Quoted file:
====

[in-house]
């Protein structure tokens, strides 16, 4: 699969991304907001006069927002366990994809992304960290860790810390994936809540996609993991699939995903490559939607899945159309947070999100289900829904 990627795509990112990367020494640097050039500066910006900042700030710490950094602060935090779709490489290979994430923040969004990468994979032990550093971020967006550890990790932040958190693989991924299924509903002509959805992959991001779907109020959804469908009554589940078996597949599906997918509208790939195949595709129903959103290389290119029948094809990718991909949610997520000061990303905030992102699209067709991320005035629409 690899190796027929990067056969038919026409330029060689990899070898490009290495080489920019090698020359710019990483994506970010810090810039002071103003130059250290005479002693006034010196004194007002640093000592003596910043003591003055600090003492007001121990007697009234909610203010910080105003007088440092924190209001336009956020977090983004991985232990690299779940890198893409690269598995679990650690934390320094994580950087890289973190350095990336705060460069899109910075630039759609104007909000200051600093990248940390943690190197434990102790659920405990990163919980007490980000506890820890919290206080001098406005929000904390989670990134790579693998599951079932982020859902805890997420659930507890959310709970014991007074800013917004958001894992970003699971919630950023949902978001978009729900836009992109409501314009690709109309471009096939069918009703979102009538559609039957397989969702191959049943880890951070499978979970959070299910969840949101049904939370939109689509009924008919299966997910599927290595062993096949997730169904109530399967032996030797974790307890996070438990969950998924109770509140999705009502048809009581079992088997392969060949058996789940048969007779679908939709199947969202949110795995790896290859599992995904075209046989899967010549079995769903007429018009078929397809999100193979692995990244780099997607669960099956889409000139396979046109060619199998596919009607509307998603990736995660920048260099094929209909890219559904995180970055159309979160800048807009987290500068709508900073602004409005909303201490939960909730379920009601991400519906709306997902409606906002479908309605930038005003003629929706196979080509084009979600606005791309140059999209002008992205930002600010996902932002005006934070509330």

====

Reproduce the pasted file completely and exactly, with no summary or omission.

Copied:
[in-house]
């Protein structure tokens, strides 16, 4: 699969991304907001006069927002366990994809992304960290860790810390994936809540996609993991699939995903490559939607899945159309947070999100289900829904 990627795509990112990367020494640097050039500066910006900042700030710490950094602060935090779709490489290979994430923040969004990468994979032990550093971020967006550890990790932040958190693989991924299924509903002509959805992959991001779907109020959804469908009554589940078996597949599906997918509208790939195949595709129903959103290389290119029948094809990718991909949610997520000061990303905030992102699209067709991320005035629409 690899190796027929990067056969038919026409330029060689990899070898490009290495080489920019090698020359710019990483994506970010810090810039002071103003130059250290005479002693006034010196004194007002640093000592003596910043003591003055600090003492007001121990007697009234909610203010910080105003007088440092924190209001336009956020977090983004991985232990690299779940890198893409690269598995679990650690934390320094994580950087890289973190350095990336705060460069899109910075630039759609104007909000200051600093990248940390943690190197434990102790659920405990990163919980007490980000506890820890919290206080001098406005929000904390989670990134790579693998599951079932982020859902805890997420659930507890959310709970014991007074800013917004958001894992970003699971919630950023949902978001978009729900836009992109409501314009690709109309471009096939069918009703979102009538559609039957397989969702191959049943880890951070499978979970959070299910969840949101049904939370939109689509009924008919299966997910599927290595062993096949997730169904109530399967032996030797974790307890996070438990969950998924109770509140999705009502048809009581079992088997392969060949058996789940048969007779679908939709199947969202949110795995790896290859599992995904075209046989899967010549079995769903007429018009078929397809999100193979692995990244780099997607669960099956889409000139396979046109060619199998596919009607509307998603990736995660920048260099094929209909890219559904995180970055159309979160800048807009987290500068709508900073602004409005909303201490939960909730379920009601991400519906709306997902409606906002479908309605930038005003003629929706196979080509084009979600606005791309140059999209002008992205930002600010996902932002005006934070509330």